As Rand goes about his physically-laborious work on the newlywed's love den, a sweaty, post-sex Tommy wanders downstairs to flippantly assess the progress, clad only in an animal-print thong (above). He manhandles the fixtures and manspreads all over Rand's efforts — and it just feels so uncomfortably rude.
"It's just showing how much disrespect he had to these these guys working on his house," says Lennox. "We all know that Tommy Lee did wear those."
Despite the minimal material, Lee's briefs required an immense collaborative team effort. "We were trying to figure out the best cut," says Lennox, explaining the specificity of '90s-style g-strings.
After winning "a bidding war on eBay," she snagged a possibly Chippendales or Playboy pair to use as a blueprint. She then custom-built upwards of 20 pairs, in various animal prints and colors (and, yes, leather) for the run of the series. Lennox worked in tandem with Collins and Williams for a precise fit around Stan's prominent prosthetic phallus, to walk that fine line of storytelling and foreshadowing toward the events to unfold. "So that whatever we did didn't make it seem too... nasty. Or, too gross," she says.
Throughout the series, the prosthetic does play a significant role, even enjoying a short speaking spot (voiced by Jason Mantzoukas) during an ecstasy-induced sequence in Cancun.
"There's some infamy regarding that particular appendage on the Internet," says Collins. "You want to make sure that it's always present, and it's always there."
Creating the prosthetic involved a live-scan of Stan's physique to fit the appliance, and a new approach by Collins and his team: "We made what I like to call 'a sock,' so we can put all of his 'information' in the prosthetic itself. In the trailer, he fastens himself into everything; we come in, then glue everything. It doesn't feel like something sitting on top of something else — something is just exaggerated. That's helpful for him, to be less uncomfortable and it helps 'fill out the part,' so to speak."
Tommy's Tats and Piercings
Lee's very recognizable tattoos also required a combination of math, engineering and historical research.
First, Collins developed a timeline of Lee's real tattoo journey. For instance: When the couple married on a beach in Cancun, the groom's "mayhem" was in early stages, with only the last "M" inked on his torso — so, the special makeup effects designer took creative storytelling license (and tweaked some art for legality's sake) to determine the ideal composite for the series. "We want the essence of his tattoos," he says.
A body scan pinpointed the measurements to approximate the placement of Lee's artwork on Stan's body. Ultimately, 30 to 35 tattoos were applied onto Stan daily.
Spending so much time shirtless (or in sheer, clingy tops) meant Stan needed to don naturalistic silicone nipple prosthetics, which were pierced like the real thing. Williams even bought rings in the same gauge as Lee wore in the '90s. The team applied a new set each morning for the duration of the shoot, exhausting over 70 pairs in total.
Pam's 'Baywatch' Suit, in a New Light
The words "Pamela Anderson" are synonymous with her "Baywatch" one-piece bathing suit and her lifeguard character C.J. Parker slow-running on the beach. Precisely matching the swimwear seen in "Pam & Tommy" to the one from our memories, again, required meticulous teamwork.
Lennox found the original manufacturers for the exact shade of red, while the badge is slightly altered (and placed on the opposite side) for legal reasons. The exact width and placements of the straps, plus the configuration of the impractical cuts on the suit, required group efforts from James, Collins and Williams: The one-piece needed to fit precisely over James' sculpted silicone chest plate to recreate the side-shot of Anderson's famous run into the ocean with authentically natural movement.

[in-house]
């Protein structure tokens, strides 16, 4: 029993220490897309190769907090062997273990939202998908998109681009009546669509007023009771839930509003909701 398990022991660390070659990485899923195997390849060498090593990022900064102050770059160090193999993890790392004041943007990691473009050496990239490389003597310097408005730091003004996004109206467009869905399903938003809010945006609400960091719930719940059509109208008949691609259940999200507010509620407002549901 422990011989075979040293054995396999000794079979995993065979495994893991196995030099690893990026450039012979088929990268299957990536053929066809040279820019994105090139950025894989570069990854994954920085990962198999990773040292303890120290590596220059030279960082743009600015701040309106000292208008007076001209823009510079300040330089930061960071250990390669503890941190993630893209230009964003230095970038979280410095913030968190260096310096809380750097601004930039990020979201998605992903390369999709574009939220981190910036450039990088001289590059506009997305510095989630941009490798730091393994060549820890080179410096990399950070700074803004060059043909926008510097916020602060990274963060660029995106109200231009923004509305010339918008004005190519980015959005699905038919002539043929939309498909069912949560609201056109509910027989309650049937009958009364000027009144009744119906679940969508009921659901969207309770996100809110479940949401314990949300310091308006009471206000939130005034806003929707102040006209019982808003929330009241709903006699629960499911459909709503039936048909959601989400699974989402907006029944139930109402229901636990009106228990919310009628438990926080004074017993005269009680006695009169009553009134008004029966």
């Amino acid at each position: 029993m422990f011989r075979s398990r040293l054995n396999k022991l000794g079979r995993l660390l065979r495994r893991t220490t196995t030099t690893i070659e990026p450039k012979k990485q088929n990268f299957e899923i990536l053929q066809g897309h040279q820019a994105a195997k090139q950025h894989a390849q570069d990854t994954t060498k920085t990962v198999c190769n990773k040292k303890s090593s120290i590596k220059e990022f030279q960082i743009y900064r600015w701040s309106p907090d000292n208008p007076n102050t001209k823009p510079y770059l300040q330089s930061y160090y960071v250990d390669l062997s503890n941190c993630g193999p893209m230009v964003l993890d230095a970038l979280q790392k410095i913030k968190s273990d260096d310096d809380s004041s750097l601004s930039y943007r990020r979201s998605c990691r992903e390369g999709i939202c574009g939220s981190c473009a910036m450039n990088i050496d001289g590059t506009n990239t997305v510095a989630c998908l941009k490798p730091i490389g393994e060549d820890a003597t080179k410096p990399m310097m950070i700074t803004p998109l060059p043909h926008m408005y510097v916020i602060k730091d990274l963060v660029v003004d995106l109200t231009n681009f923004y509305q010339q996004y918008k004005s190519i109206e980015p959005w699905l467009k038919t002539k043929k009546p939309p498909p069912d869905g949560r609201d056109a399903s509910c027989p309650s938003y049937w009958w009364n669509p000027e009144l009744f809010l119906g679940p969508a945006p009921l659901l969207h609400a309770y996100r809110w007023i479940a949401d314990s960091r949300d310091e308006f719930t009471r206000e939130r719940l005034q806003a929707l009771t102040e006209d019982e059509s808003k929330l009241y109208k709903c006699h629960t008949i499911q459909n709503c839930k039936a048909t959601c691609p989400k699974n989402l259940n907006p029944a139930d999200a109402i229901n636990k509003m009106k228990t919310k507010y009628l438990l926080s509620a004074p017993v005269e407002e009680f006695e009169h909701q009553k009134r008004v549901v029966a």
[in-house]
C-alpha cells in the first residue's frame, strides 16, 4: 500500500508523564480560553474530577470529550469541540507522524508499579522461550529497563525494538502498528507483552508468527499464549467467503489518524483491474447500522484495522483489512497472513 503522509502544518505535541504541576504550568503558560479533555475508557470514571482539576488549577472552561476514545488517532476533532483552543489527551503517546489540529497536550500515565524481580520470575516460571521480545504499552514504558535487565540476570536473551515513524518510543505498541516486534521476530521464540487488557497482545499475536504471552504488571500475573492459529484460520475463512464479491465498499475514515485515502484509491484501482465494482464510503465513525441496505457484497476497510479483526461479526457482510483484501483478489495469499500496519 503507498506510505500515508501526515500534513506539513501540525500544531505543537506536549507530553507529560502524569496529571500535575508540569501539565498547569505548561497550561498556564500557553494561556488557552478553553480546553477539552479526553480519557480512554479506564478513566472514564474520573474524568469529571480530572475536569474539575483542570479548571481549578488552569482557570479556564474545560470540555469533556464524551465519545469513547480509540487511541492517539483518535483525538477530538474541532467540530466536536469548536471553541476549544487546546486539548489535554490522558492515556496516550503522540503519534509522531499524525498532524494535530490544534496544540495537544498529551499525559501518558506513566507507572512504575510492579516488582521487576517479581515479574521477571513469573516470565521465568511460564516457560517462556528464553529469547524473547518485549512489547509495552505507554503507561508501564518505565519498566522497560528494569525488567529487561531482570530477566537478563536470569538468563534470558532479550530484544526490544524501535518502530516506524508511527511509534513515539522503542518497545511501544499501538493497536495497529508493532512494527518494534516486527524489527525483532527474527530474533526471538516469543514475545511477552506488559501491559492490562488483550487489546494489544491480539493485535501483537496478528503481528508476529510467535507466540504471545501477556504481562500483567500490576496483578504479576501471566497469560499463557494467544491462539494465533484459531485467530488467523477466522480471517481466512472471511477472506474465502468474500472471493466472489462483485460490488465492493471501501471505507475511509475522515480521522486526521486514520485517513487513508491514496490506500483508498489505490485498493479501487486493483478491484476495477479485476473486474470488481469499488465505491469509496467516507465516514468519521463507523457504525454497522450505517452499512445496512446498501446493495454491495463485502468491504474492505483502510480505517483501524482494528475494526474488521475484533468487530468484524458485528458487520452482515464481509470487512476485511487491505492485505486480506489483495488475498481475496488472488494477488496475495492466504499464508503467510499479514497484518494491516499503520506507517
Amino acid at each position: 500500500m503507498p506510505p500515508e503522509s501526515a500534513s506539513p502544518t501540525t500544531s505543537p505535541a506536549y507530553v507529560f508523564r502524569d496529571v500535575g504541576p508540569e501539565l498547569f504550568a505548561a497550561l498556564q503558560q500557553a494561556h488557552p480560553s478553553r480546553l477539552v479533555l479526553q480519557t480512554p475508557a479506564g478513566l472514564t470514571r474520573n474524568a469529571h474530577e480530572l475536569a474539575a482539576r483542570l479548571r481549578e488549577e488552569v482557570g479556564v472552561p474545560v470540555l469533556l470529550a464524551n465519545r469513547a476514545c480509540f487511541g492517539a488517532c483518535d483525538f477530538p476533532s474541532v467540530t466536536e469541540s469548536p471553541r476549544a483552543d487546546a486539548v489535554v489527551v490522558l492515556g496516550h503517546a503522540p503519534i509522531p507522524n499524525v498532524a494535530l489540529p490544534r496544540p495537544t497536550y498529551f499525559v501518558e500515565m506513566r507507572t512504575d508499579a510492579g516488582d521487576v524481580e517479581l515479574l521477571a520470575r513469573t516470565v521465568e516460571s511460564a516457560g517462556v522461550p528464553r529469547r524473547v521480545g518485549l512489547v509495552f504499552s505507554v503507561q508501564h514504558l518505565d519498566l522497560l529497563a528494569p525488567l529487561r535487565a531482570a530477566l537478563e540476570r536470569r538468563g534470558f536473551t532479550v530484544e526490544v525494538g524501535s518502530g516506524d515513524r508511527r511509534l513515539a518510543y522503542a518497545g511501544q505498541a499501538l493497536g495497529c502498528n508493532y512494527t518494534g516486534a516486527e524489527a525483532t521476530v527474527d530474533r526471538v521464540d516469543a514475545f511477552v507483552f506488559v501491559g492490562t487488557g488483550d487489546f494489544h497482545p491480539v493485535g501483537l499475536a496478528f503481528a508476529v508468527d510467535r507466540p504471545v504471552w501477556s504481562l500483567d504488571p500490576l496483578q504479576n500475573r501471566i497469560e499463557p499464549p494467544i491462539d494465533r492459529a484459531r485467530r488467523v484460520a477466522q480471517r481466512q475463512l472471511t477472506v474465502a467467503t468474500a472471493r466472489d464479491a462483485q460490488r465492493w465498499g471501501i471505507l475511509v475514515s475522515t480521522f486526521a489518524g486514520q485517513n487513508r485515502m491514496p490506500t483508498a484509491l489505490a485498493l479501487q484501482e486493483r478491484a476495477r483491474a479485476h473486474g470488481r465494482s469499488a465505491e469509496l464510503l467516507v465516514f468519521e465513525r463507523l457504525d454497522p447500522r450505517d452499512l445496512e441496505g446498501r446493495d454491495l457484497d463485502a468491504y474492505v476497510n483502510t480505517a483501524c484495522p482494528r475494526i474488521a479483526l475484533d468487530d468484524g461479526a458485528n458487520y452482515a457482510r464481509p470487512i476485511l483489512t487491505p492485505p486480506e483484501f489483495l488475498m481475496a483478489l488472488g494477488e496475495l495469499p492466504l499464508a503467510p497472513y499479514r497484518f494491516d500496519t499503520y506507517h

"If you don't nail that exact sort of feeling, then the show falters and you go into the caricature route," says Collins.
In this case, the near-identical "Baywatch" maillot moment helps subvert and shatter the seemingly breezy and glamorous, but totally manufactured, through-the-male-gaze imagery. It drives home just how dismissed Anderson was — and not just when she needs to adjust her inevitable wedgie after the asshole directors who nix her well-rehearsed monologue yell "cut!," or when a humiliated and violated Pam, in full costume, discovers a gaggle of sweaty camera bros watching the tape on her way to set.
"That that part of the story, we were showing how sexualized she was," says Lennox. "She was hired, basically, to play this blonde person in a bathing suit and not to have a voice."
Tommy's Post-Hair Metal, Grunge Era Look
As Nirvana and Third Eye Blind muscled into the music scene, Lee pared back his glam-rock makeup and hair metal bouffant of the late '80s into an alt-rock/skater situation.
Moe initially floated the idea of a wig for Stan — "but he really wanted to live and breathe Tommy Lee," he says. "He wanted to come to work and go to bed at night as Tommy Lee. Having his hair transformed on his own head was the most effective way of doing that."
So, Harper Salon stylist Nikki Pittam gave Stan, who grew his hair out, a Brazilian Smoothing Treatment every six weeks, while assistant hair department head Erica Adams trimmed his floppy, middle-parted locks and perfected the color with Redken Shades EQ. "That piece-y-ness and those sexy flyaways that flew in his face all the time really took us to that mid-'90s rocker vibe," says Moe, who then created a suitably greasy, unshampoo-ed effect with a mix of Carol's Daughter Mimosa Honey Pomade and Reuzel Grease Medium Hold Pomade.
Williams kept Stan in a "slightly unshaven" look. His soul patch doesn't just evoke the sleep 'til noon rock star lifestyle, but also helps trick the eye by elongating Stan's face into Lee's narrower shape and jawline. Here and there, Williams also smudged a Tom Ford eyeliner on him: "We were always doing things to just make him a little rougher. Make him the dirty boy."
While Anderson was at the top of her game, Lee was going through a quieter, exploratory time with his music. His personal style reflected this unmoored period.
"He was still trying to hold on to something, but he's also trying to embrace this new music that's coming in," says Lennox, who went on a "deep dive" of the drummer's fashion evolution. Reflecting his real-life counterpart, Lee wears Converse Chucks, tank tops and lots of low-slung board shorts in "Pam & Tommy." He even attempts a faux-fur leopard print bucket hat at one point.
"We tried to add in that he's trying to find what the next new thing is," says Lennox. "Because the grunge scene is coming in, and he's just not getting it."
'Pam & Tommy' premieres on Wed., Feb. 2 on Hulu.